Upon reaching the desired altitude and making sure the virgin flier next to me was OK, I put my iPod on and began to doze, until the girls struck up a conversation with me in the middle. Come to find out…the 19-year-old virgin flier was heading to Oklahoma to visit her friend indefinitely. She had bought a one-way ticket and only knew she was going to get drunk the second she got off the plane. Her mom is in prison. She doesn’t know where her dad is. She’s been on her own since she was 13. She goes to raves all the time and does hair for money. The 23-year-old is Mexican, going to school to become a nurse and told her parents she was going to a nursing conference (in Arkansas?) when in reality she was going to visit a guy she recently started dating from a distance. It was the guy who she was concerned may see her as she was getting off the plane.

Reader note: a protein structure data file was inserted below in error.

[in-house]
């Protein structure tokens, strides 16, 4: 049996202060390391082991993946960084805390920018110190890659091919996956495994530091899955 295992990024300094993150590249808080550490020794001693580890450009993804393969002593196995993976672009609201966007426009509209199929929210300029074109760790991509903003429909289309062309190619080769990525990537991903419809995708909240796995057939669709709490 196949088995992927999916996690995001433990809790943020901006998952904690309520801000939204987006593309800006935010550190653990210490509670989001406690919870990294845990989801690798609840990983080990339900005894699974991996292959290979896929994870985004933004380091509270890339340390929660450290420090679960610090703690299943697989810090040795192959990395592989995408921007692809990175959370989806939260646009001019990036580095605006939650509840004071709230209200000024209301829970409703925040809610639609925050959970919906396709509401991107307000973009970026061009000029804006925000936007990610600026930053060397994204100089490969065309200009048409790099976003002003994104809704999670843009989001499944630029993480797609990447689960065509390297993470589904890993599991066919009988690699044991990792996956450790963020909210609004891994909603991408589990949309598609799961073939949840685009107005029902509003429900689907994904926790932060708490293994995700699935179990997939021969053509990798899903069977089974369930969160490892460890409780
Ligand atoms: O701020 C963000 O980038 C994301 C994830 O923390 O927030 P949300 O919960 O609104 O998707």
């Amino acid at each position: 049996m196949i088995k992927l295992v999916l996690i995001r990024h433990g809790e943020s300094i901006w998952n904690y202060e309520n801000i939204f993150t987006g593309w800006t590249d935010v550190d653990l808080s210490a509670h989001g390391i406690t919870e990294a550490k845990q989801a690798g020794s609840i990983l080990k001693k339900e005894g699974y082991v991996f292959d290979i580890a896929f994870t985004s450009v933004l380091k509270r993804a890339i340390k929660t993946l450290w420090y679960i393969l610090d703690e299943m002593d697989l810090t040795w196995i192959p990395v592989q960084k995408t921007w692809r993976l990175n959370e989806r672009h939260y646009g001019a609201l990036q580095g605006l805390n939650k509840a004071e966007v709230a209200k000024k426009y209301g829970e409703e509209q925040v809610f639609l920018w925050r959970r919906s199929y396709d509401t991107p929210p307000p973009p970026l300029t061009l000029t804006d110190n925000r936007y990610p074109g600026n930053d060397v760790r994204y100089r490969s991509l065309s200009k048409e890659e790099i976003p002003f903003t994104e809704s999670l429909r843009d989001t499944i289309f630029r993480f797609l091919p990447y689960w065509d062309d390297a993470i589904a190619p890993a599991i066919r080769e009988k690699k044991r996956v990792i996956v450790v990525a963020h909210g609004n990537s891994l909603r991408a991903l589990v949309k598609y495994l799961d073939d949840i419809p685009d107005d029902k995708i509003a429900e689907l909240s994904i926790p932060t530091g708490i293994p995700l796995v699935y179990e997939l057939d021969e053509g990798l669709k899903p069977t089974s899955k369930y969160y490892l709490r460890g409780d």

They turned to me and asked me what I was doing—me in my comfy travel outfit of leggings and flip flops (all body parts covered), my iPod in a little ankle sock because I’m too cheap to buy a fancy case for it, and chapstick and a little mascara for makeup (the eye shadow I do have comes in one small case and has two options, beige and a darker beige). "I’m visiting my grandparents," I say. "And no, no. I've never really frequented the L.A. rave scene, nor the reggae bars in Hollywood, but thanks for the heads up on the big rave taking place on New Year’s behind the coliseum."
The contrasts of our lives seemed to create expansive divides between the seats of aisle 40. But apparently I was still cool—cool-ass to be more precise. Upon landing, the 19-year-old called her boyfriend to tell him she had survived her first flight. That she was nervous but thankfully she had some pretty cool-ass people sitting next to her.